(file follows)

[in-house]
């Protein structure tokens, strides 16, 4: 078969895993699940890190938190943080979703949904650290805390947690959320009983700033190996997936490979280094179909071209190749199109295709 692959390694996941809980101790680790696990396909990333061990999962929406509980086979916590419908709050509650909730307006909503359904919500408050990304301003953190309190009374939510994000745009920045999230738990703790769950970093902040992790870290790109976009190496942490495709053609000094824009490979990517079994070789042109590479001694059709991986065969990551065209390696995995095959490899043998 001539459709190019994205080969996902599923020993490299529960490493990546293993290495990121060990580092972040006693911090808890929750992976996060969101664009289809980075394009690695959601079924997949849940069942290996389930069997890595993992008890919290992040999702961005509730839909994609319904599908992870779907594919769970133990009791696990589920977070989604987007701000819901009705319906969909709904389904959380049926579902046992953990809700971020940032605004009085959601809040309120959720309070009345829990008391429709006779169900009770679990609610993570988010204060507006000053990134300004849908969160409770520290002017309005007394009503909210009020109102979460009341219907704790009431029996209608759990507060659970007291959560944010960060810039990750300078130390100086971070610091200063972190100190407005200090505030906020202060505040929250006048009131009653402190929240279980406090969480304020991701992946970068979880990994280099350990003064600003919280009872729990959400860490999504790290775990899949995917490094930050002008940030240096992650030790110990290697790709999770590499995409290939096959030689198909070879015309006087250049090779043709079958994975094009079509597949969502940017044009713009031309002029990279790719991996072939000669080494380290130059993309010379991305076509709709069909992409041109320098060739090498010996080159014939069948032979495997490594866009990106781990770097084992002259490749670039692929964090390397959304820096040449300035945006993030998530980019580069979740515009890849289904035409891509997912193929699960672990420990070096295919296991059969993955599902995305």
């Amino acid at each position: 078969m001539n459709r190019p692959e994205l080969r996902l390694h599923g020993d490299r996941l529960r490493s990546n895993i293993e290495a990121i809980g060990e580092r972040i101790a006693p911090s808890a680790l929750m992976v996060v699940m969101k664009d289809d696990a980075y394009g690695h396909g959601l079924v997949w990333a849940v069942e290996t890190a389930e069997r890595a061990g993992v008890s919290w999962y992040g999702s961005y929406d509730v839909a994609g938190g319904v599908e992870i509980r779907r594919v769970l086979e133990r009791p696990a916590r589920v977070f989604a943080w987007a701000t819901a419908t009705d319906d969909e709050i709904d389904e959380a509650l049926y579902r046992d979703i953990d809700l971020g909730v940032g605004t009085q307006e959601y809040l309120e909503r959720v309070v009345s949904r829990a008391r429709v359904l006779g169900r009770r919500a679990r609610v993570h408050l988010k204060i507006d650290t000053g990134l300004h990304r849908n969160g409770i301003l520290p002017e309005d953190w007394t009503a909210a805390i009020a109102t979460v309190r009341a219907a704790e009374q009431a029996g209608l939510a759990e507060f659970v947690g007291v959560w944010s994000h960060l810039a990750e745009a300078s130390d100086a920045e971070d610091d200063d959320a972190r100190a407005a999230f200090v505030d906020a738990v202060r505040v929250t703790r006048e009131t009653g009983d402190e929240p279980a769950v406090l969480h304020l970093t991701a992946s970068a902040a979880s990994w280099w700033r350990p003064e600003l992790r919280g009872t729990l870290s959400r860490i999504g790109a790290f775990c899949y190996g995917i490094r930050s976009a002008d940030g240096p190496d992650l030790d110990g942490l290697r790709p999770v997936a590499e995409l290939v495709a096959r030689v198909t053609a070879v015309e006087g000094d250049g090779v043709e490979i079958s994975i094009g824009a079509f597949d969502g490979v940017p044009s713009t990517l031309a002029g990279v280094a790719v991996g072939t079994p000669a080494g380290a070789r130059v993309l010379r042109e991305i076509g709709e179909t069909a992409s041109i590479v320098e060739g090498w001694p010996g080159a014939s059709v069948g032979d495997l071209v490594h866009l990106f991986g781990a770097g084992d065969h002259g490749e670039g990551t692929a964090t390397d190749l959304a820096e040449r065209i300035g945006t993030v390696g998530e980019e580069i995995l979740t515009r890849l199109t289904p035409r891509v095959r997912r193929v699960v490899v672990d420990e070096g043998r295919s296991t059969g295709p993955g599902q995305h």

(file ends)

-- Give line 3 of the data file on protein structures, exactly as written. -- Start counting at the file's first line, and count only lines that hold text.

């Amino acid at each position: 078969m001539n459709r190019p692959e994205l080969r996902l390694h599923g020993d490299r996941l529960r490493s990546n895993i293993e290495a990121i809980g060990e580092r972040i101790a006693p911090s808890a680790l929750m992976v996060v699940m969101k664009d289809d696990a980075y394009g690695h396909g959601l079924v997949w990333a849940v069942e290996t890190a389930e069997r890595a061990g993992v008890s919290w999962y992040g999702s961005y929406d509730v839909a994609g938190g319904v599908e992870i509980r779907r594919v769970l086979e133990r009791p696990a916590r589920v977070f989604a943080w987007a701000t819901a419908t009705d319906d969909e709050i709904d389904e959380a509650l049926y579902r046992d979703i953990d809700l971020g909730v940032g605004t009085q307006e959601y809040l309120e909503r959720v309070v009345s949904r829990a008391r429709v359904l006779g169900r009770r919500a679990r609610v993570h408050l988010k204060i507006d650290t000053g990134l300004h990304r849908n969160g409770i301003l520290p002017e309005d953190w007394t009503a909210a805390i009020a109102t979460v309190r009341a219907a704790e009374q009431a029996g209608l939510a759990e507060f659970v947690g007291v959560w944010s994000h960060l810039a990750e745009a300078s130390d100086a920045e971070d610091d200063d959320a972190r100190a407005a999230f200090v505030d906020a738990v202060r505040v929250t703790r006048e009131t009653g009983d402190e929240p279980a769950v406090l969480h304020l970093t991701a992946s970068a902040a979880s990994w280099w700033r350990p003064e600003l992790r919280g009872t729990l870290s959400r860490i999504g790109a790290f775990c899949y190996g995917i490094r930050s976009a002008d940030g240096p190496d992650l030790d110990g942490l290697r790709p999770v997936a590499e995409l290939v495709a096959r030689v198909t053609a070879v015309e006087g000094d250049g090779v043709e490979i079958s994975i094009g824009a079509f597949d969502g490979v940017p044009s713009t990517l031309a002029g990279v280094a790719v991996g072939t079994p000669a080494g380290a070789r130059v993309l010379r042109e991305i076509g709709e179909t069909a992409s041109i590479v320098e060739g090498w001694p010996g080159a014939s059709v069948g032979d495997l071209v490594h866009l990106f991986g781990a770097g084992d065969h002259g490749e670039g990551t692929a964090t390397d190749l959304a820096e040449r065209i300035g945006t993030v390696g998530e980019e580069i995995l979740t515009r890849l199109t289904p035409r891509v095959r997912r193929v699960v490899v672990d420990e070096g043998r295919s296991t059969g295709p993955g599902q995305h």